Impeachment. … Is it correct to say that Presidents Andrew Johnson, Richard M. Nixon, and William J. Clinton were impeached?
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Technically, only two presidents were ever actually impeached, though it was the one who wasn’t who ended up more in disgrace than the other two. After President Andrew Johnson dismissed Secretary of War Edwin M. Stanton and replaced him with Lorenzo Thomas, without Senate approval, Radical Republican senators called for his impeachment on charges centering around violating the Tenure of Office Act. Impeachment proceedings began on March 5, 1868, but three Senate votes in a row fell one short of the 2/3 majority necessary for a conviction. On December 19, 1998, President Bill Clinton faced impeachment charges of perjury and obstruction of justice in connection with his sexual dalliances (abuse of power having been dropped), but was acquitted on February 12, 1999, the Senate having fallen 17 votes short of conviction.
Richard M. Nixon also seemed likely to weather out the accusations surrounding the Watergate break-in until August 5, 1974, when one of the tape recordings he had grudgingly surrendered revealed that he had known about the attempted burglary all along—the so-called "smoking gun." Advised of the likelihood of both impeachment and conviction, Nixon avoided both by resigning on August 9. On September 8 the new president, Gerald R. Ford, issued him a "full, free and absolute pardon." Ironically, though he was never actually impeached, the fact that Nixon was "pardoned," as opposed to "acquitted," implied guilt for crimes for which he was neither tried nor convicted—thus arguably leaving his reputation in worse shape than those of the two presidents who were impeached.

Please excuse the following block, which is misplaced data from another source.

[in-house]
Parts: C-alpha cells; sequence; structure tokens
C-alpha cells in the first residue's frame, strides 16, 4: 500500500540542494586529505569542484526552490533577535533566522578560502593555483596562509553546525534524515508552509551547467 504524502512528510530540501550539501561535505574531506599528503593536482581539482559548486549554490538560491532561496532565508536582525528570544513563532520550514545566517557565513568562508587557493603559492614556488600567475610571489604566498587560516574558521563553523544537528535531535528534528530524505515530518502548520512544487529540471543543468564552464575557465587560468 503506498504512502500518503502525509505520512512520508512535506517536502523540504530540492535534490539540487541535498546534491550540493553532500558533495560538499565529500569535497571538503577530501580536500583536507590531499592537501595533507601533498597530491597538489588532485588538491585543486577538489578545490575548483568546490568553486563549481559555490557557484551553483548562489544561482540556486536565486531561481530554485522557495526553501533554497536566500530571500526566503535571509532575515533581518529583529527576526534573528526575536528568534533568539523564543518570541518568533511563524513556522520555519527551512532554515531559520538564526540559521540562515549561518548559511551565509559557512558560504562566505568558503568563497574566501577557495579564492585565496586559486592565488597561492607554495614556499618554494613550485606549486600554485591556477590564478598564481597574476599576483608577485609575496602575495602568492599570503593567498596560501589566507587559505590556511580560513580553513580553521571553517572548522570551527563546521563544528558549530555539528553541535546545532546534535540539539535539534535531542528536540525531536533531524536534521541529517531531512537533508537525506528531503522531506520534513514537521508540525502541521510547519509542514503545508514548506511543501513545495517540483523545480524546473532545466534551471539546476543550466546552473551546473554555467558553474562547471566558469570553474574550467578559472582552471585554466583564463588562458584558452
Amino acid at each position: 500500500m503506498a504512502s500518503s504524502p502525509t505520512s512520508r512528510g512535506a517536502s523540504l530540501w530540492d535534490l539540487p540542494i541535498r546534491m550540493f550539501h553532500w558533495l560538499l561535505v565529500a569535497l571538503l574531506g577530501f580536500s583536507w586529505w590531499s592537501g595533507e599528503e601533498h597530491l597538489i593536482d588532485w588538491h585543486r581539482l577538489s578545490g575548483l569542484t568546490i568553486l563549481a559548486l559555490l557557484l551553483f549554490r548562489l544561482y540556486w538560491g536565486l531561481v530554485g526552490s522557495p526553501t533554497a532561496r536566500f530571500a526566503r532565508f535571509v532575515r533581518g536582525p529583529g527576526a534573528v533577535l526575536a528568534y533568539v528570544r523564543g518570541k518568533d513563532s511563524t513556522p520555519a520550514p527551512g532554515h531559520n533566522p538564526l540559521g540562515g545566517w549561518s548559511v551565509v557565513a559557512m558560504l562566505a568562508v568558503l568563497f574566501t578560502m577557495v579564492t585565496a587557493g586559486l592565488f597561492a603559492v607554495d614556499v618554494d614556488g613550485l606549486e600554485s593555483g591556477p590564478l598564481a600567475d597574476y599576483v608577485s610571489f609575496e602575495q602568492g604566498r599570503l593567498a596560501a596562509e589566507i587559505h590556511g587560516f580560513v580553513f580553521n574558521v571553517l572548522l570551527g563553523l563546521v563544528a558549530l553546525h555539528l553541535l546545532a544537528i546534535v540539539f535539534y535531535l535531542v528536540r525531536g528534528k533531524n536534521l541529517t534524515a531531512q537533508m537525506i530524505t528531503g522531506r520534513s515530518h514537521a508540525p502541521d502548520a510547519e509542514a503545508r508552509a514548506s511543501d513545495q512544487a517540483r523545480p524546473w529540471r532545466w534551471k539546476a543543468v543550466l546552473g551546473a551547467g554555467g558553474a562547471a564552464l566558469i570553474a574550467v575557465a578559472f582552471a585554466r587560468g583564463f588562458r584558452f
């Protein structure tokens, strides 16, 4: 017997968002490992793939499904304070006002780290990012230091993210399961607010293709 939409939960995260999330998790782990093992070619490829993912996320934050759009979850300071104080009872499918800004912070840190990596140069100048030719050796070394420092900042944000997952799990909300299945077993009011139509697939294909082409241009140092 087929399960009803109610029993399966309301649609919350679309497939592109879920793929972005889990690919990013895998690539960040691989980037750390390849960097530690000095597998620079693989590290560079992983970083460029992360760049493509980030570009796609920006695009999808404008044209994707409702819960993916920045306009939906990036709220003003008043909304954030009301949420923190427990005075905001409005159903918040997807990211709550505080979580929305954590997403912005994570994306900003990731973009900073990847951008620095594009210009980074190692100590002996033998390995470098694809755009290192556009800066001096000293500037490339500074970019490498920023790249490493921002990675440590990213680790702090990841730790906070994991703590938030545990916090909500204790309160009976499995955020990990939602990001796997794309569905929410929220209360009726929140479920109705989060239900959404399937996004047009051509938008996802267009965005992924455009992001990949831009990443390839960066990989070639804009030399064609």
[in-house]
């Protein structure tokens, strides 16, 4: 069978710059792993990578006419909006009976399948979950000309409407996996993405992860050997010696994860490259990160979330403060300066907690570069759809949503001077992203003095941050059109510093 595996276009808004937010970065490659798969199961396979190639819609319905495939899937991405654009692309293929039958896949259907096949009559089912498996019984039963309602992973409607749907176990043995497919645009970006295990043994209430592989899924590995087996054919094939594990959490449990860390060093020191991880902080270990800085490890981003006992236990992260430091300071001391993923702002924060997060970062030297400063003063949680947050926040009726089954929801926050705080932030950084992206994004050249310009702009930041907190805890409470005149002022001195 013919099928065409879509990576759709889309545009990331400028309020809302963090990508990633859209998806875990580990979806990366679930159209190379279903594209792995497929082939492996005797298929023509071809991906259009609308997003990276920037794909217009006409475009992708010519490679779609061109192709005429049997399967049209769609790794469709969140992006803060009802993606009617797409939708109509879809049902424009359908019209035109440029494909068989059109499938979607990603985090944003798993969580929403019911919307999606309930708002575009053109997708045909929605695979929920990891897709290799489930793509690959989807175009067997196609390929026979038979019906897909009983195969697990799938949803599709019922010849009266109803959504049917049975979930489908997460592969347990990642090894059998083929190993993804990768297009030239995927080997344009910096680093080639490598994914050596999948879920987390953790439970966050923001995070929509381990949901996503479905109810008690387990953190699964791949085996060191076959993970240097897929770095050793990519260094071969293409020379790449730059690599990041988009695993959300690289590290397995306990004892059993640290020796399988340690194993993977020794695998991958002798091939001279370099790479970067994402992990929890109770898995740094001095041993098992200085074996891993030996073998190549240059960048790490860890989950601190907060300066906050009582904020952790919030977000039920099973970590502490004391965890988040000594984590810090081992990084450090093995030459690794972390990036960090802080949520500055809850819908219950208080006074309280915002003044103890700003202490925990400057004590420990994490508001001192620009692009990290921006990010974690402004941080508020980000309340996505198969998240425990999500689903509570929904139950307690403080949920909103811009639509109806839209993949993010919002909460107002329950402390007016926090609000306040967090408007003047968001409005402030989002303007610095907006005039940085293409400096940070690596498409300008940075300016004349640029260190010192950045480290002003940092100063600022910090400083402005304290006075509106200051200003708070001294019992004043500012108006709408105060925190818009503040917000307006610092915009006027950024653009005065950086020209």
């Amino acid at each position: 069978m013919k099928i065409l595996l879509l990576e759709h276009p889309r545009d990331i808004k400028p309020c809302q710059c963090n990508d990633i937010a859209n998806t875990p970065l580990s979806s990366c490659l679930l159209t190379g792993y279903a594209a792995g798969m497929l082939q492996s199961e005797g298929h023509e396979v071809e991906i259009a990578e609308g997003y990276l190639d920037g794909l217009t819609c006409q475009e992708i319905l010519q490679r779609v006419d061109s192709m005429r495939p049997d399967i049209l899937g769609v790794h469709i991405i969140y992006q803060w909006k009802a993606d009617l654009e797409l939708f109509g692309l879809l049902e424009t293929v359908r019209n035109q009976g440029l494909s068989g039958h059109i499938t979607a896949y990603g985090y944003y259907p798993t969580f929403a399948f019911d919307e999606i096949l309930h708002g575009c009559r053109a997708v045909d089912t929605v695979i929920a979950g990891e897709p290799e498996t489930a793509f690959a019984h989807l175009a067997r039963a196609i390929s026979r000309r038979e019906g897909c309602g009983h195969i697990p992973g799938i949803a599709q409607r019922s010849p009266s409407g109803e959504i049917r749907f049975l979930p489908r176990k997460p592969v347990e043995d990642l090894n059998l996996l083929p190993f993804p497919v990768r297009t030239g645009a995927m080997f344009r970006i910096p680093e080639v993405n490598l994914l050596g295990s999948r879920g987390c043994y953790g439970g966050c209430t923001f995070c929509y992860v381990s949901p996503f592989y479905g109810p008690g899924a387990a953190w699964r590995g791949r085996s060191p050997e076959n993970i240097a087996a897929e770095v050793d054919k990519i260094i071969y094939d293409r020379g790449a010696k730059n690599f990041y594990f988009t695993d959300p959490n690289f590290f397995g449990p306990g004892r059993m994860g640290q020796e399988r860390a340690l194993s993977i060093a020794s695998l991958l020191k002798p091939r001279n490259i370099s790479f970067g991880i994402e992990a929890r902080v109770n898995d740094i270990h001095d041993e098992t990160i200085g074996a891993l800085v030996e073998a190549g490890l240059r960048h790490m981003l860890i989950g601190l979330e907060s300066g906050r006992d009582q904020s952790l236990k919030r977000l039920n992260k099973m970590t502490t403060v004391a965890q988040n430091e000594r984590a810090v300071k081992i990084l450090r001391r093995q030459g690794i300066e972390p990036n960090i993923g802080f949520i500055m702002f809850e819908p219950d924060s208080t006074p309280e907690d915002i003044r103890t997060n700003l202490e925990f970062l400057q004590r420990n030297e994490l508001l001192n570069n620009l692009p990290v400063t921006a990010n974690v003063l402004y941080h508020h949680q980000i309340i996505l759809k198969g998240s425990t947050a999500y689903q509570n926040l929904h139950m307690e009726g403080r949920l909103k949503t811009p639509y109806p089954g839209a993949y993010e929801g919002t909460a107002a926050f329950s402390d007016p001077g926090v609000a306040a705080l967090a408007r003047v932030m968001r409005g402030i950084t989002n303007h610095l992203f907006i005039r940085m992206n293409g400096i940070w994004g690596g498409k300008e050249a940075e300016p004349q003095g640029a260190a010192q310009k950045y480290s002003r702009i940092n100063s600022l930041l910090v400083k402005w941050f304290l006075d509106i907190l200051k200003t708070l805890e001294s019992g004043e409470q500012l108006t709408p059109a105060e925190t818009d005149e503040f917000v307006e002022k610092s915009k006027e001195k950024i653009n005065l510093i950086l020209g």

World History Group
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